Here’s a look at African American issues and people making headlines throughout the country
Inglewood police shot and killed an armed-robbery suspect 42-year-old Reginald Andre Linthicum after a chase ended in San Pedro, where he allegedly tried to carjack another driver. Linthicum, suspected of robbing a flower shop, a 7-11 and a Radio Shack store was near a San Pedro hospital parking lot after abandoning his car and attempting to carjack a motorist, said Inglewood Police Lt. B. Mylar. Police had not determined if the suspect was wielding a gun at the time of the shooting. Inglewood police began chasing him, after responding to the robbery at a flower store at Manchester Avenue and 11th Street, where shots were reportedly fired, and a man told officers he was wounded. While there, police got a report that a suspect fitting a similar description had robbed the Radio Shack at Manchester and Hillcrest Boulevard. Mylar said a suspect fitting the description was seen at La Cienega Boulevard and Manchester Avenue moments later and the pursuit began, traveling south on the 405 Freeway to the 110 Freeway and then on surface streets in San Pedro. The chase concluded at Providence Little Company of Mary Medical Center, where the suspect abandoned his vehicle and made an effort to carjack another. Mylar said the officer-involved shooting occurred at that point. He said suspect was taken to Harbor UCLA Medical Center, where he died.
District of Columbia
Shootings that took place in the District following a funeral–leaving one person dead and another injured–could have been gang-related. Still, the investigation is ongoing and a motive has not been identified. Offering some insight into the chain of events, the police chief said there had been a funeral in the area for 21-year-old Ashley McRae, who was found shot to death Sept. 18 in Southeast Washington. The funeral concluded around 1:30 p.m. and people were gathering for the burial procession. As participants were lining up to leave, some youth at the funeral and who had walked a couple of blocks to get into their car were approached by suspects who opened fire.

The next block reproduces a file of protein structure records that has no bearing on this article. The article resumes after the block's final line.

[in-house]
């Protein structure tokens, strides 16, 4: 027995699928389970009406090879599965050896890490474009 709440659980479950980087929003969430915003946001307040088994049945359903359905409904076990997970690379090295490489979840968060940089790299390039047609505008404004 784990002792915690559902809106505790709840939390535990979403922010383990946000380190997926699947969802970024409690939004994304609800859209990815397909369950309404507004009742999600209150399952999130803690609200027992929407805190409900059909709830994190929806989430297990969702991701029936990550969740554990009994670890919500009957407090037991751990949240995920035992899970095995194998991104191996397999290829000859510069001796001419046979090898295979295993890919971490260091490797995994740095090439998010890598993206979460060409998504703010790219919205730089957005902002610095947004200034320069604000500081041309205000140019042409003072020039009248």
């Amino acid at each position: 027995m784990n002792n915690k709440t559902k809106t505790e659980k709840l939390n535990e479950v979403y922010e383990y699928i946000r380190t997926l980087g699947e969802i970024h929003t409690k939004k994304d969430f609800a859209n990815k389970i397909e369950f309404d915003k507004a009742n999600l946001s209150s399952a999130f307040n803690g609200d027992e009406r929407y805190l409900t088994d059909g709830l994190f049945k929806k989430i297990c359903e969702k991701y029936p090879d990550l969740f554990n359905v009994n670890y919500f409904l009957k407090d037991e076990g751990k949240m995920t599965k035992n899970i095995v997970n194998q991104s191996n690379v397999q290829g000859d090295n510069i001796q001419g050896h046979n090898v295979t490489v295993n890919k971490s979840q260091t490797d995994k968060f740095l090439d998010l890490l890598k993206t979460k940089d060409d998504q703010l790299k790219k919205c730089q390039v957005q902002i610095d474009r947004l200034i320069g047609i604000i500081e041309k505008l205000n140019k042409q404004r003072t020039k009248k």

A DeKalb County woman will serve three years in prison after being found guilty of elder exploitation, theft by taking, and identity fraud committed. Police said Monique Windley, 28, targeted two patients under her care. One of the victims suffered from dementia and the other was sick with cancer. Reports say Windley stole more than $10,000 from the cancer victim and she even paid her utility bills out of the victim’s checking account. She is prohibited from working in any elder care facility and has to pay $11,350 in restitution. She will be on probation for 12 years after serving the three years.
Margaret Matthews, 68, decided she’d had enough of two young boys, ages 12 and 13, who she said had been harassing her in her South Shore home for more than a year. When she returned to her home from grocery shopping that day, she noticed broken windows and the two boys running away. When they returned, the widowed grandmother stood on her porch and confronted them. Allegedly, they replied by hurling bricks and rocks at her. She said one hit her in the chest. She went inside and grabbed her gun and called the police, but worried they might come too late. So she said she went back outside and fired at the boys, wounding the 12-year-old in the shoulder. Police have decided not to charge Matthews. The boys face charges of aggravated assault.
Ouachita Parish sheriff’s deputies arrested a man over the weekend for allegedly burning his girlfriend with a clothes iron during an argument. The News-Star reports 33-year-old Allen Robinson of Monroe was booked into the Ouachita Correctional Center early Sunday morning on a charge of attempted second-degree murder. According to an arrest affidavit, deputies were called to E.A. Conway Medical Center about a woman who was beaten and burned. Deputies say they searched the suspect’s home and found an iron with what they said was human flesh on the surface.